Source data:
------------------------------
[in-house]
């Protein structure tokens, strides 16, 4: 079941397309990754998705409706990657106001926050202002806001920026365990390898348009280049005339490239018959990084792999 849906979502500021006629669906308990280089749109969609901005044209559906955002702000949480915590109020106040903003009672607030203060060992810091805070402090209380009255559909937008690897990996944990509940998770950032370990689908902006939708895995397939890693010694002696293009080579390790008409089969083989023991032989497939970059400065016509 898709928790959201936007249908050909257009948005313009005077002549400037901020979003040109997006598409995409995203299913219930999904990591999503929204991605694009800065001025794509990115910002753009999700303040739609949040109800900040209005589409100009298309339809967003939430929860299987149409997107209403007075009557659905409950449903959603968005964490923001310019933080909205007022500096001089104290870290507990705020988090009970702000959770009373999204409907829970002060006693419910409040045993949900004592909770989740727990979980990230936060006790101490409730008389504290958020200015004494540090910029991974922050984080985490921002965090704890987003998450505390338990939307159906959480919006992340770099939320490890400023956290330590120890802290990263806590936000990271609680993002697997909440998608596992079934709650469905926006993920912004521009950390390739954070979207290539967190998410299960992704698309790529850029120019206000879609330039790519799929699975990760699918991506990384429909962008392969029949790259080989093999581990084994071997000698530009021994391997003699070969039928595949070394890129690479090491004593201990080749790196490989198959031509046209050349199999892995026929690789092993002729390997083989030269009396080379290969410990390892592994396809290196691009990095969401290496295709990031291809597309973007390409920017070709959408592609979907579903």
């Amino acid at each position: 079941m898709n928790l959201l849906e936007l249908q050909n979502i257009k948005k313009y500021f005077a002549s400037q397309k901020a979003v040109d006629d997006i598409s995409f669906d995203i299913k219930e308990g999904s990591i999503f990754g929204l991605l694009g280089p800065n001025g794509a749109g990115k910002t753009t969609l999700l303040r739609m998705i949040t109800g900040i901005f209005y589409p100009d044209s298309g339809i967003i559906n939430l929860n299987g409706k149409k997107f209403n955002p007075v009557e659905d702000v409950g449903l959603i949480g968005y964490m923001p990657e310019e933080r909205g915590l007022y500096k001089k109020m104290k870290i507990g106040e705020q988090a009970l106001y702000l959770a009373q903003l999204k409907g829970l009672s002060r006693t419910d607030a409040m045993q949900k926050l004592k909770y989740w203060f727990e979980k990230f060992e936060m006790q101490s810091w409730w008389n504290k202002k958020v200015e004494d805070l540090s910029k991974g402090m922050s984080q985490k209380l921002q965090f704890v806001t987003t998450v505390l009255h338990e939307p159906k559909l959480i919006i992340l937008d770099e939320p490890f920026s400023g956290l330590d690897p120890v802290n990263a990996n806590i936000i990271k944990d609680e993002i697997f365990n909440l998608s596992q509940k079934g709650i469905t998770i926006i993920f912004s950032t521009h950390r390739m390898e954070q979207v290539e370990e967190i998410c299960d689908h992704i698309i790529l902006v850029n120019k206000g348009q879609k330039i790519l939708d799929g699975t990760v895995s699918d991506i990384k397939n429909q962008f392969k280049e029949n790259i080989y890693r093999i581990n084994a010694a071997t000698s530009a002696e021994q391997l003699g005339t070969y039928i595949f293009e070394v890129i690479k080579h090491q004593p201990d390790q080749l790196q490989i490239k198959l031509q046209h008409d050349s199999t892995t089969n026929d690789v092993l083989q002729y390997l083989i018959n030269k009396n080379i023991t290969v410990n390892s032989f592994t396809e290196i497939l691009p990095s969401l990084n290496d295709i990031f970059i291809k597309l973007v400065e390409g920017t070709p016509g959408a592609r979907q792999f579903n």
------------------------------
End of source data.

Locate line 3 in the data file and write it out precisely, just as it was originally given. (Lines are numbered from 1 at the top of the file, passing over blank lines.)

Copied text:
């Amino acid at each position: 079941m898709n928790l959201l849906e936007l249908q050909n979502i257009k948005k313009y500021f005077a002549s400037q397309k901020a979003v040109d006629d997006i598409s995409f669906d995203i299913k219930e308990g999904s990591i999503f990754g929204l991605l694009g280089p800065n001025g794509a749109g990115k910002t753009t969609l999700l303040r739609m998705i949040t109800g900040i901005f209005y589409p100009d044209s298309g339809i967003i559906n939430l929860n299987g409706k149409k997107f209403n955002p007075v009557e659905d702000v409950g449903l959603i949480g968005y964490m923001p990657e310019e933080r909205g915590l007022y500096k001089k109020m104290k870290i507990g106040e705020q988090a009970l106001y702000l959770a009373q903003l999204k409907g829970l009672s002060r006693t419910d607030a409040m045993q949900k926050l004592k909770y989740w203060f727990e979980k990230f060992e936060m006790q101490s810091w409730w008389n504290k202002k958020v200015e004494d805070l540090s910029k991974g402090m922050s984080q985490k209380l921002q965090f704890v806001t987003t998450v505390l009255h338990e939307p159906k559909l959480i919006i992340l937008d770099e939320p490890f920026s400023g956290l330590d690897p120890v802290n990263a990996n806590i936000i990271k944990d609680e993002i697997f365990n909440l998608s596992q509940k079934g709650i469905t998770i926006i993920f912004s950032t521009h950390r390739m390898e954070q979207v290539e370990e967190i998410c299960d689908h992704i698309i790529l902006v850029n120019k206000g348009q879609k330039i790519l939708d799929g699975t990760v895995s699918d991506i990384k397939n429909q962008f392969k280049e029949n790259i080989y890693r093999i581990n084994a010694a071997t000698s530009a002696e021994q391997l003699g005339t070969y039928i595949f293009e070394v890129i690479k080579h090491q004593p201990d390790q080749l790196q490989i490239k198959l031509q046209h008409d050349s199999t892995t089969n026929d690789v092993l083989q002729y390997l083989i018959n030269k009396n080379i023991t290969v410990n390892s032989f592994t396809e290196i497939l691009p990095s969401l990084n290496d295709i990031f970059i291809k597309l973007v400065e390409g920017t070709p016509g959408a592609r979907q792999f579903n």